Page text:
Over the last few years, Liverpool have developed a reputation as one of the best sporting institutions in the world to work for, with, or alongside.
‘It’s like a family’ is the line you so often hear, whether it be from the groundskeepers and the catering staff on the periphery or the players and coaches at the centre of it all.
They’re the last club you would expect to defer the payment of staff wages to the government in a time of national crisis.
That’s what they ?announced they would do on Saturday, however, and that announcement has been met with a rare show of unity in fans from all parts of the country, and all walks of life.
Every single one of them was disgusted.
This was a serious, reckless, grave error of judgement, and one that will likely have consequences far greater than £2.25m they are projected to save (per ?Goal).
Even when you consider that they will make up the 20% of salary not covered by the government’s job retention scheme, even when you consider they will pay anything over and above the £2,500 cap imposed by Westminster, and even when you consider they claim to be ‘fully committed’ to ensuring no member of staff is out of pocket; this could not have been handled more poorly.
A business decision was made to save some money in a time when their revenue streams will be hit hard. But this is a corporation worth billions, owned by a billionaire, doing business on a daily basis that utterly dwarfs the sums in discussion here.
In context, they’ve saved some pocket change, but what they failed to consider is the message it sends to staff and the wider footballing community.
In times like this, when people are down, fearing the worst, and in many cases scared for their lives, the club’s words aren’t enough. In their actions, they should be telling their staff clearly and coherently: ‘we’ll take care of you.’
Instead, they’ve put their foot in it and said ‘we’ve got money to make, someone else can do it instead.’
With one financially-motivated decision, the corporate masterminds, who might as well be working on another planet, have shown they could not be further removed from the football operation they so graciously profit from.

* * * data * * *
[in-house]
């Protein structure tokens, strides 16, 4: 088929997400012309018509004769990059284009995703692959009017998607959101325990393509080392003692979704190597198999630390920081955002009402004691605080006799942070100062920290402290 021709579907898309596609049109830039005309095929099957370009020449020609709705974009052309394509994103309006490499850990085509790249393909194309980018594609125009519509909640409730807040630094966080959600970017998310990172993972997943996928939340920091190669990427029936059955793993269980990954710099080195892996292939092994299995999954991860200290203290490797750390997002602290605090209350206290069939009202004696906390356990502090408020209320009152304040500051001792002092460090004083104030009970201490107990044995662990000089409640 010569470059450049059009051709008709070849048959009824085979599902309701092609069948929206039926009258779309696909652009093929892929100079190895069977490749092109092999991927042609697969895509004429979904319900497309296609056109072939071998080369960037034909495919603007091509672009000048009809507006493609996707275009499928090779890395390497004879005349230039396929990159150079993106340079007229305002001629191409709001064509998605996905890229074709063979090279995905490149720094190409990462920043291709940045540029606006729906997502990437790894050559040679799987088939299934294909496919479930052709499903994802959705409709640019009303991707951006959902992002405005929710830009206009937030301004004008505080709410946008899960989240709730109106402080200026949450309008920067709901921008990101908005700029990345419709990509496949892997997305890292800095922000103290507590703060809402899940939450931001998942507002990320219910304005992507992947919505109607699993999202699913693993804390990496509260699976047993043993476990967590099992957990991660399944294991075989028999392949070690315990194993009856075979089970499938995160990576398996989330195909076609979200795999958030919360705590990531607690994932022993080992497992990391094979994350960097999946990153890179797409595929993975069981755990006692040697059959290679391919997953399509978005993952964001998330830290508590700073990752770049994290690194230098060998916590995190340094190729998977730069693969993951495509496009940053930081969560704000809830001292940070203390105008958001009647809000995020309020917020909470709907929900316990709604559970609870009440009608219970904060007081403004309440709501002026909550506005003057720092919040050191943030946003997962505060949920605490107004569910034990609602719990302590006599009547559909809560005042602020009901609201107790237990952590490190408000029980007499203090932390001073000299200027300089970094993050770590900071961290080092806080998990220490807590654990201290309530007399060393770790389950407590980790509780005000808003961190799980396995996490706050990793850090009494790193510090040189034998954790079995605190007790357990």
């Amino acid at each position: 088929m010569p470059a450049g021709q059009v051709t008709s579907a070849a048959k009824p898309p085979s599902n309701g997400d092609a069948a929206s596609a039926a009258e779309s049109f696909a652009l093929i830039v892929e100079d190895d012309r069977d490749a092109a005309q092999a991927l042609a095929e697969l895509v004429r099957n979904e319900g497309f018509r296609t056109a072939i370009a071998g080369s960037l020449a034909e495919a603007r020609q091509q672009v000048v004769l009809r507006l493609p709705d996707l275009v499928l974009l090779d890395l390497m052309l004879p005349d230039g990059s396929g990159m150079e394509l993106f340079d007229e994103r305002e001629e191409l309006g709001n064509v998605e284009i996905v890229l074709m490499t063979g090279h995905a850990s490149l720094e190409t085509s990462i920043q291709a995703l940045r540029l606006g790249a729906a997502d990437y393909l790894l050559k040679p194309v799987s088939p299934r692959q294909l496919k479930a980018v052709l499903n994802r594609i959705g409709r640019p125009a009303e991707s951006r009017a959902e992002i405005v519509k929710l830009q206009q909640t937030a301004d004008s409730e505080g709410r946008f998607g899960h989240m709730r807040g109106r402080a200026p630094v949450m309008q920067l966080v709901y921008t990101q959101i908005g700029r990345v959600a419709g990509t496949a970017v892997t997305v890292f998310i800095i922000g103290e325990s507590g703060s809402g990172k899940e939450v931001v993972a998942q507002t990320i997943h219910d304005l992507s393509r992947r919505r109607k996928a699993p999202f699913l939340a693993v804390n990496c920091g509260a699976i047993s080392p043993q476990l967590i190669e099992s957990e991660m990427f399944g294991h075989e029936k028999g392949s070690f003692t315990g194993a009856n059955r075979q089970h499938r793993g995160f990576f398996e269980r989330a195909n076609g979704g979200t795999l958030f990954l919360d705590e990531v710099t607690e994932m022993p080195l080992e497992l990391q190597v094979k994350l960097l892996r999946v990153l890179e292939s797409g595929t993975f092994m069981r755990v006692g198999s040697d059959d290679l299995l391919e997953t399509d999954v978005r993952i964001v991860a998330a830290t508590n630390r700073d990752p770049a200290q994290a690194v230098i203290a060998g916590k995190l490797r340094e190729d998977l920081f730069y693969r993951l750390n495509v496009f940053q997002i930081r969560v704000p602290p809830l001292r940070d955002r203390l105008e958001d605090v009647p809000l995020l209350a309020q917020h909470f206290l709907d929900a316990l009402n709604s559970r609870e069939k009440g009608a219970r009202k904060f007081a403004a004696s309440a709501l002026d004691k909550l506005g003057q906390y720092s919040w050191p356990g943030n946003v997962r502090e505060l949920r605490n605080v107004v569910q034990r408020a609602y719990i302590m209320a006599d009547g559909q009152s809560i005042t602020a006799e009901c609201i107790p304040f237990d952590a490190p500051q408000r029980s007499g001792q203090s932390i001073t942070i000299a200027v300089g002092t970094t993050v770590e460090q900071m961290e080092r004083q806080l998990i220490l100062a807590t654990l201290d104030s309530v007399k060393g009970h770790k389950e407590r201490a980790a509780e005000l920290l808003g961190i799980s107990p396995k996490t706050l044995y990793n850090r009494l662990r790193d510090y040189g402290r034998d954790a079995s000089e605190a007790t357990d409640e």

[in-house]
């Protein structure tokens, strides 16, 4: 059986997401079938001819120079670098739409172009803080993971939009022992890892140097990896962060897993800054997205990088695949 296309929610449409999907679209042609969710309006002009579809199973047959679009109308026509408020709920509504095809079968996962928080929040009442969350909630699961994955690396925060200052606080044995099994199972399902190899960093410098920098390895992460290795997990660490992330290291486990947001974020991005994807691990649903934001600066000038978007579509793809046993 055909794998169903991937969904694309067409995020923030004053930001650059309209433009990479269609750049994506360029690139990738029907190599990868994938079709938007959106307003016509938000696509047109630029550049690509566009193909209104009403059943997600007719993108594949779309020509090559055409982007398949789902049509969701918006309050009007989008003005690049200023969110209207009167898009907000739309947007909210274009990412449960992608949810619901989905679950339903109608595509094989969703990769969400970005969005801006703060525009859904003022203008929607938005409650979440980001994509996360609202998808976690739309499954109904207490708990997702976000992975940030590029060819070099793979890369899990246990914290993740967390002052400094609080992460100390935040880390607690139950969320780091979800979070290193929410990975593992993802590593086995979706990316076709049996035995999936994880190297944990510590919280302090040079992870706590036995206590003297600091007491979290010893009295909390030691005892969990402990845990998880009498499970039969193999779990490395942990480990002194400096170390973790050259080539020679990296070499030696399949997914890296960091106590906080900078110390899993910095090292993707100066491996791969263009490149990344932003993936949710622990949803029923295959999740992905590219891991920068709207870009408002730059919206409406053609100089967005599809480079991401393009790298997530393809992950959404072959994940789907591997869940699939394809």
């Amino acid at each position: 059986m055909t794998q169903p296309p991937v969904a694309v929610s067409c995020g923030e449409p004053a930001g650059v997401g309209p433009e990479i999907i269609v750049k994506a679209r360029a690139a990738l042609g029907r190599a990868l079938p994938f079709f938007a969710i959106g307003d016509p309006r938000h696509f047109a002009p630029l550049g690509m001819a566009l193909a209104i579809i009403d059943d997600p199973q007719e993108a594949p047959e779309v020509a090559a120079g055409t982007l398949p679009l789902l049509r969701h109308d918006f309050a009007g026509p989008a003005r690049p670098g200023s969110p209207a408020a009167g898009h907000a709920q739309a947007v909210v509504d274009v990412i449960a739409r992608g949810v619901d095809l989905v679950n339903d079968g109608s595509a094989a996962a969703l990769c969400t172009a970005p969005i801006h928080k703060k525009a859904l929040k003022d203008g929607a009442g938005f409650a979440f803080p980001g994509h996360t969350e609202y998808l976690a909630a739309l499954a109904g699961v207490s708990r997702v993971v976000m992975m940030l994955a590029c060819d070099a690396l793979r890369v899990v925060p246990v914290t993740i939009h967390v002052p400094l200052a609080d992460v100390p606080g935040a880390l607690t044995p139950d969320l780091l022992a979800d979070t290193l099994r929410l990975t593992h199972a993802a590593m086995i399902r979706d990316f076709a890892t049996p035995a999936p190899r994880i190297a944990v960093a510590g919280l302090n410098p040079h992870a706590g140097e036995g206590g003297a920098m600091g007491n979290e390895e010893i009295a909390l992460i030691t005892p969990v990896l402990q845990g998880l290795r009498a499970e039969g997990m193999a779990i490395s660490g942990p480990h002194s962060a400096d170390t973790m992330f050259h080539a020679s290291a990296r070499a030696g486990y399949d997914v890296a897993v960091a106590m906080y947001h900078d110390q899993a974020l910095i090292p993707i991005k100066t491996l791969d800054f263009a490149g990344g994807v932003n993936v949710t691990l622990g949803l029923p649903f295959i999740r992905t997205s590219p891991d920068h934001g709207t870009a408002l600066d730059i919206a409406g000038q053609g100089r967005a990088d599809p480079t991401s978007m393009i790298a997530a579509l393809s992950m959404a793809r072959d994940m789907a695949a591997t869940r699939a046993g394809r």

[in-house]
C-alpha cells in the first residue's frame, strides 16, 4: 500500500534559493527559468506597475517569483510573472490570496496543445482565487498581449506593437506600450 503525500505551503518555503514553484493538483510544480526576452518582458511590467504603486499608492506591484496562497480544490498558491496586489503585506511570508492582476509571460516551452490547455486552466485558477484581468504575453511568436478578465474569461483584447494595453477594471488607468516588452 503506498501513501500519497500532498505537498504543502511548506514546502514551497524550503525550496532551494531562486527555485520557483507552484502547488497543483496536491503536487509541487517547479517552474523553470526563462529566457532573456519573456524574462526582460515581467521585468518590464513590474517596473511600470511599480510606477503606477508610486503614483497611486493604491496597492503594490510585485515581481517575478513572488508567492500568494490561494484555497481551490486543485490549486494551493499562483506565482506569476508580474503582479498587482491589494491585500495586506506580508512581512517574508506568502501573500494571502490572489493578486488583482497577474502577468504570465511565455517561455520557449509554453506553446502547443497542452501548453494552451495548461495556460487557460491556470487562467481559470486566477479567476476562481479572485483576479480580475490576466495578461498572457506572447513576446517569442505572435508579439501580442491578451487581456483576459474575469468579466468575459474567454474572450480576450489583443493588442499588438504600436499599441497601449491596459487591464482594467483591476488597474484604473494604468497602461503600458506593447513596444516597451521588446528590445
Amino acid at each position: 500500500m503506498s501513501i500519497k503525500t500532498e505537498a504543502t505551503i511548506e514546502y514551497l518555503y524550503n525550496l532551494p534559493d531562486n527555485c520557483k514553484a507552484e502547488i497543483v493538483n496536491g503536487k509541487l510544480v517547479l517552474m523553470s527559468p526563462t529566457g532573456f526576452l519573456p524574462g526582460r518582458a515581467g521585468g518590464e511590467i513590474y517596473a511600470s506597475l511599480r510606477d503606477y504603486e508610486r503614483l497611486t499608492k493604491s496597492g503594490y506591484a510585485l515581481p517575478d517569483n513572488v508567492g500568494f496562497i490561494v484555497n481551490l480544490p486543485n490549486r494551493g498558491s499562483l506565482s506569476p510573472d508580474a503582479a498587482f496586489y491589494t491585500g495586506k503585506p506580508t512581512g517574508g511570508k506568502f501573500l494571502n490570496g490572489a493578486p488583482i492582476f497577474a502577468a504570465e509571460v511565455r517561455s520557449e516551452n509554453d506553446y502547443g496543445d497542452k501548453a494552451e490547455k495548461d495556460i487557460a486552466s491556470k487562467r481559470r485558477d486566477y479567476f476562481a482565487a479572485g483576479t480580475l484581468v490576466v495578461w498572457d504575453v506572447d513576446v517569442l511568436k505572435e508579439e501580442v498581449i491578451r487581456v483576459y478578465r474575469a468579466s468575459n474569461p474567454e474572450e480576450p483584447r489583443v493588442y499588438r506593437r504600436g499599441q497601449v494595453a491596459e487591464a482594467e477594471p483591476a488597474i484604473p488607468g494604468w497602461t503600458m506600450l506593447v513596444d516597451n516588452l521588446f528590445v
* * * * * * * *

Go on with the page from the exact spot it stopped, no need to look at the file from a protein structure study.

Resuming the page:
To Jurgen Klopp, Vicky Jepson, Michael Edwards and everyone involved with Liverpool FC as a football club right down to ground level, the Bill Shankly mantra of compassion before anything else is alive and well.
That was apparent in Klopp’s ?heartfelt message to supporters last week. It was apparent when the news emerged that Jordan Henderson proactively ?organised a movement among Premier League captains to donate a percentage of wages to the NHS – the priceless health service whose value can know no bounds at the best of times, let alone now.
Sadio Mané donated a substantial sum to help fight coronavirus in his native Senegal, while Andy Robertson has used his time off to throw himself into helping food banks keep up with the tragically increasing demand.
The players and staff are doing all they can to help each other out and lift society out of the doldrums imposed on it by a deadly and unpredictable virus. The board, meanwhile, have shirked responsibility to save a few extra quid at the expense of the taxpayer.
At a football club, there’s a holy trinity: the players, the manager and the supporters. Directors don’t come into it. They are only there to sign the cheques. – Bill Shankly
It’s no surprise that within a day of the decision, reports were already emerging of discontent among the senior players.
Liverpool Football Club Limited is a corporation which finances ?Liverpool FC, the football team. But now, more than ever, it’s important to remember that it is no more than that.
The difference is simple. Those who run the club at boardroom level have a fundamental misunderstanding of what the club is about. They often make the right call, but at the heart of it is always financial gain. That’s the only explanation as to why they were able to overlook the startling human implications of publicly invoking a legal loophole to put its own staff on the government payroll instead of their own.
To Liverpool FC, the team and the community, who have a clear understanding of the ethos that keeps the fans, staff and players together as one, that is unfathomable.
The situation is a sad reminder that even the seemingly untouchable Liverpool, who have been the gold standard for decision-making at all levels, are not immune to the cutthroat, cash-first nature of modern football.
But even more crucially, it underlines the separation between the company in the football club.
Millionaire corporations will always be millionaire corporations however you dress them up, but now more than ever, Liverpool – club, players, fans and staff – are something to be proud of.